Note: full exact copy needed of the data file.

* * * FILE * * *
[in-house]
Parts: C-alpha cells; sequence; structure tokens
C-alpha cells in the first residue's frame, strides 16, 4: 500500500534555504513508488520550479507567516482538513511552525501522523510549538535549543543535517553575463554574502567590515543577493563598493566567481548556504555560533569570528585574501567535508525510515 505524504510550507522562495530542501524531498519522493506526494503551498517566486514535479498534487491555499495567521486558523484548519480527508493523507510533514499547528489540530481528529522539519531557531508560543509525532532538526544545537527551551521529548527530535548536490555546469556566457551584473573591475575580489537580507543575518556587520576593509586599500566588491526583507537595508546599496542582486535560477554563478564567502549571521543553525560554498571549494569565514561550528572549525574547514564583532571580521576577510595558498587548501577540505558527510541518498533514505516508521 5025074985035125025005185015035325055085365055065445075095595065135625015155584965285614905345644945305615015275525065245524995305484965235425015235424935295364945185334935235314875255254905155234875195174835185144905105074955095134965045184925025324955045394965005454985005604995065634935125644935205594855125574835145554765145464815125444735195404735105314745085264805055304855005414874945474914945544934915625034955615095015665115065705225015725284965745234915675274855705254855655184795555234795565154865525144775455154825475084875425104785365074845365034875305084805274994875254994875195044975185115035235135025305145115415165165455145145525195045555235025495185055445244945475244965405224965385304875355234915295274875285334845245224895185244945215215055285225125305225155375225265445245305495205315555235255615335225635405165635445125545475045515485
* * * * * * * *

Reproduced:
[in-house]
Parts: C-alpha cells; sequence; structure tokens
C-alpha cells in the first residue's frame, strides 16, 4: 500500500534555504513508488520550479507567516482538513511552525501522523510549538535549543543535517553575463554574502567590515543577493563598493566567481548556504555560533569570528585574501567535508525510515 505524504510550507522562495530542501524531498519522493506526494503551498517566486514535479498534487491555499495567521486558523484548519480527508493523507510533514499547528489540530481528529522539519531557531508560543509525532532538526544545537527551551521529548527530535548536490555546469556566457551584473573591475575580489537580507543575518556587520576593509586599500566588491526583507537595508546599496542582486535560477554563478564567502549571521543553525560554498571549494569565514561550528572549525574547514564583532571580521576577510595558498587548501577540505558527510541518498533514505516508521 5025074985035125025005185015035325055085365055065445075095595065135625015155584965285614905345644945305615015275525065245524995305484965235425015235424935295364945185334935235314875255254905155234875195174835185144905105074955095134965045184925025324955045394965005454985005604995065634935125644935205594855125574835145554765145464815125444735195404735105314745085264805055304855005414874945474914945544934915625034955615095015665115065705225015725284965745234915675274855705254855655184795555234795565154865525144775455154825475084875425104785365074845365034875305084805274994875254994875195044975185115035235135025305145115415165165455145145525195045555235025495185055445244945475244965405224965385304875355234915295274875285334845245224895185244945215215055285225125305225155375225265445245305495205315555235255615335225635405165635445125545475045515485